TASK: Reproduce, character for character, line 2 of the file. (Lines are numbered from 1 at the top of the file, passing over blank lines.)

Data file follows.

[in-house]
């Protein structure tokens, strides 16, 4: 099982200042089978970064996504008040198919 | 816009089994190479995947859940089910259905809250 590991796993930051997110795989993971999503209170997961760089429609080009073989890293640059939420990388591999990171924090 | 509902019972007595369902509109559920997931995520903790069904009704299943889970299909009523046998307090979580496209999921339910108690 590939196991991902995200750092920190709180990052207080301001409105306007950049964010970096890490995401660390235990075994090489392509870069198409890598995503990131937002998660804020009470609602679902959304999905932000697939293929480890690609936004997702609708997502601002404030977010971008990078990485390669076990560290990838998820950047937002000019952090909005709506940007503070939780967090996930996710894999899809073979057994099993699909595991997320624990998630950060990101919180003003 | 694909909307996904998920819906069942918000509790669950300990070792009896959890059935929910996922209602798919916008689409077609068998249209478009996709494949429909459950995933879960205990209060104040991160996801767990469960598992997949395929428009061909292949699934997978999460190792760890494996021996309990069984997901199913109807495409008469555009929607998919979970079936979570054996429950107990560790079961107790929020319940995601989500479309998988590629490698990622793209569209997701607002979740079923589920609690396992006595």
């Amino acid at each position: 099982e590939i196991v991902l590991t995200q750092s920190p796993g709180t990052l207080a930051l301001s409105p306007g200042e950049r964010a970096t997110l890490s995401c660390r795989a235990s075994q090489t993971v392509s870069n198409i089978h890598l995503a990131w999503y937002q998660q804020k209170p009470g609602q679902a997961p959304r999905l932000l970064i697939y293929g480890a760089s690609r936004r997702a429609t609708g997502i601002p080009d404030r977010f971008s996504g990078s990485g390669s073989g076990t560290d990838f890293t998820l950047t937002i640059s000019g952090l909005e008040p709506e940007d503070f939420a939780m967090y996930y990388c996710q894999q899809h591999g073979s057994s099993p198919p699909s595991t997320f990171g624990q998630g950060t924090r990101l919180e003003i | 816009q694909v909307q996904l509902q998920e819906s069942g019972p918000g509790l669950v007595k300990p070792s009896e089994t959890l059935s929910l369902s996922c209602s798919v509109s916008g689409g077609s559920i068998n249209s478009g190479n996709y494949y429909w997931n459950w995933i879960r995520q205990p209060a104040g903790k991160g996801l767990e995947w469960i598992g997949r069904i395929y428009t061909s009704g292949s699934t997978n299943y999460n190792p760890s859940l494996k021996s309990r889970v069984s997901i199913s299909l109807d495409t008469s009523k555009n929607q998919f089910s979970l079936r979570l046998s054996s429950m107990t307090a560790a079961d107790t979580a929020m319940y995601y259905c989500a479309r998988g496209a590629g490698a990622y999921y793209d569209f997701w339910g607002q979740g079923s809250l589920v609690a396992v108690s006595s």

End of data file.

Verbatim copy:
């Protein structure tokens, strides 16, 4: 099982200042089978970064996504008040198919 | 816009089994190479995947859940089910259905809250 590991796993930051997110795989993971999503209170997961760089429609080009073989890293640059939420990388591999990171924090 | 509902019972007595369902509109559920997931995520903790069904009704299943889970299909009523046998307090979580496209999921339910108690 590939196991991902995200750092920190709180990052207080301001409105306007950049964010970096890490995401660390235990075994090489392509870069198409890598995503990131937002998660804020009470609602679902959304999905932000697939293929480890690609936004997702609708997502601002404030977010971008990078990485390669076990560290990838998820950047937002000019952090909005709506940007503070939780967090996930996710894999899809073979057994099993699909595991997320624990998630950060990101919180003003 | 694909909307996904998920819906069942918000509790669950300990070792009896959890059935929910996922209602798919916008689409077609068998249209478009996709494949429909459950995933879960205990209060104040991160996801767990469960598992997949395929428009061909292949699934997978999460190792760890494996021996309990069984997901199913109807495409008469555009929607998919979970079936979570054996429950107990560790079961107790929020319940995601989500479309998988590629490698990622793209569209997701607002979740079923589920609690396992006595």